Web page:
Music Picks: Bruce Springsteen & the E Street Band, Esperanza Spalding, Jack White | Music | Los Angeles | Los Angeles News and Events | LA Weekly
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Music Picks: Bruce Springsteen & the E Street Band, Esperanza Spalding, Jack White 

Also, the Crystelles, Arturo Sandoval, Backbiter and others

Thursday, Apr 26 2012
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fri 4/27

Esperanza Spalding

FONDA THEATER

click to enlarge Jack White. See Monday.
  • Jack White. See Monday.

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  • The Sonics

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The folks behind the Grammy Awards get it right in their choice for Best New Artist about once every 10 years, which also is how often a performer like Esperanza Spalding comes along and enters the public consciousness. The Portland, Ore., native, who won the award in 2011, is a marvelously nimble bassist, but she's also a soulful vocalist who infuses her jazzy rambles with memorably sophisticated pop melodies. "This song's the one," Spalding aptly declares amid the funky horn retorts of "Radio Song," from her fourth and latest album, Radio Music Society. She's accompanied by such jazz heavy hitters as Jack DeJohnette and Joe Lovano, as well as guest vocalists Lalah Hathaway, Q-Tip and Gretchen Parlato, but ultimately this is Spalding's show. —Falling James

Bruce Springsteen & the E Street Band

L.A. SPORTS ARENA

Look, I can't be the first person to say it: There are moments on the new Bruce Springsteen album, Wrecking Ball, that could easily pass for parody if presented that way. Take "Jack of All Trades," one of many new tunes in which the Boss explicitly inhabits the working man's point of view: "I'll mow your lawn, clean the leaves out your drain," he offers over a pitiful little piano arpeggio, "I'll mend your roof to keep out the rain." This is not what anyone in the 99 percent deserves. Fortunately, when he's onstage in a room the size of the one he'll play tonight — the second show of a two-night stand — Springsteen still possesses the fading-rock-star knack for transforming goofy to grand. Go on and mow that shit, Bruce. —Mikael Wood

Desecrate

COBALT CAFE

In a classic coming-full-circle, bands like Desecrate that shun all currently hip bastardizations of the metal genre — metalcore, screamo, post-haircuts Metallica — are once again being welcomed into upstart underground venues like the Cobalt Cafe. With a fury that perhaps only an upbringing in suburban Burbank could summon, these four hairy heshers have a Dungeons & Dragons–like sense of structural and technical adventure, yet deliver with the punkish ire and irreverence that made early thrash metal so irresistible. Desecrate's best-of-all-worlds alchemy of anthemic ambitions, actual audible lyrics, twin chuggy/widdly guitars, and drums brilliantly described in their bio as "the horrid thumping of a heart attack" put a style long deemed dated firmly back into the here and now. —Paul Rogers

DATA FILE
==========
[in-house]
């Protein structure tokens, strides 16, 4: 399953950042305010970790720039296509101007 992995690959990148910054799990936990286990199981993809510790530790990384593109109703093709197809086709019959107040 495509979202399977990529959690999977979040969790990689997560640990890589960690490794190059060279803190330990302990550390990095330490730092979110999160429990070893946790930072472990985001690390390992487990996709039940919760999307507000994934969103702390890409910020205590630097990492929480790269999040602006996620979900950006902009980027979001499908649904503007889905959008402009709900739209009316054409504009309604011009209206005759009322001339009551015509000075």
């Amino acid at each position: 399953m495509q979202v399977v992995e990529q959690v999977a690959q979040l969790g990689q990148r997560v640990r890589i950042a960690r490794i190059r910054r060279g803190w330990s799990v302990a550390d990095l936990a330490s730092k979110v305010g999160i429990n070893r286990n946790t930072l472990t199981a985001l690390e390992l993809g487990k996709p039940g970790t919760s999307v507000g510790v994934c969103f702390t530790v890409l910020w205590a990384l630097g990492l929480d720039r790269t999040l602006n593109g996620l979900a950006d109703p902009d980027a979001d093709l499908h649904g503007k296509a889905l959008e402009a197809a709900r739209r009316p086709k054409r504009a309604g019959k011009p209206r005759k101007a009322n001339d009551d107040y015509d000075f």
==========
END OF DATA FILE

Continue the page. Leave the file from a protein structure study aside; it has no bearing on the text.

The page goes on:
Also playing:

HOWE GELB at McCabe's; OPEN HANDS at the Baked Potato.

 

sat 4/28

Backbiter

REDWOOD BAR & GRILL

Like AC/DC, Backbiter slam out such a heavy and massive sound that they really belong in sports arenas and stadiums instead of small clubs. After two decades of playing mostly cheap or free shows through tinny PAs at every underground dive in the county, the local hard-rock trio tends to get taken for granted by the hipster glitterati. But Backbiter's punk-meets-the-godfather style makes plenty of sense to nonironic heshers, unrepentant classic rockers, disaffected stoners and O.G. punks, with singer-guitarist Jonathan Hall (celebrating a birthday tonight) injecting some good ol' Cheetah Chrome slobber into his Pete Townshend power chords and intricately unraveled Ross the Boss solos. Hall, bassist Heath Seifert and drummer Bob Lee could get by just on their deftly rendered covers, but they also write strikingly intense originals, ranging from the demented chaos of recent tunes like "Dr. Robot" and the Dylanish jangle "Blood & Broken Glass Blues" to flat-out-explosive oldies like "Nova" and "Flying." —Falling James

KDAY Krush Groove

GIBSON AMPHITHEATRE

With high-profile performances by Odd Future, Mac Miller and Kendrick Lamar, the Paid Dues Festival did a reasonable job earlier this month of representing the state of hip-hop's vanguard. The old-schoolers get their say at KDAY-FM's Krush Groove concert, with a solid bill featuring Ice Cube, Cypress Hill and Mystikal at the top. (The Pharcyde, Masta Ace and Ras Kass also are scheduled to appear, plus the requisite special guests.) Ice Cube is, of course, a dependable headliner; nobody rises to the level of all-purpose entertainer like he has without the skills to pay his kids' bills. But we might be most amped for Cypress Hill: Before the weed overtook them during a 20th-anniversary gig at the Troubadour last summer, they were as merrily chaotic as we've ever seen them. —Mikael Wood

Lovely Bad Things, Mo-Odds

BLUE STAR

Lovely Bad Things are four kids from the corridor cities of Orange County who fold and warp "Rodney on the ROQ" classics like X, the B-52's and the Cramps into a soda-pop garage band all their own — one that obviously loves to play fast and loud but can't resist playing sweet and sappy sometimes, too. They've got a guitar snapping around like a severed high-tension wire and boy/girl vocals in perpetual ricochet, and that adds up to a lot of chops and a lot of charm, too. Support band Mo-Odds are equal parts fuzz and soul, drunkenly crash-landing somewhere between the high-energy Detroit rock of the Bellrays and the high-personality Detroit R&B of the Gories. Together, it's a night of volume, vigor and velocity. —Chris Ziegler

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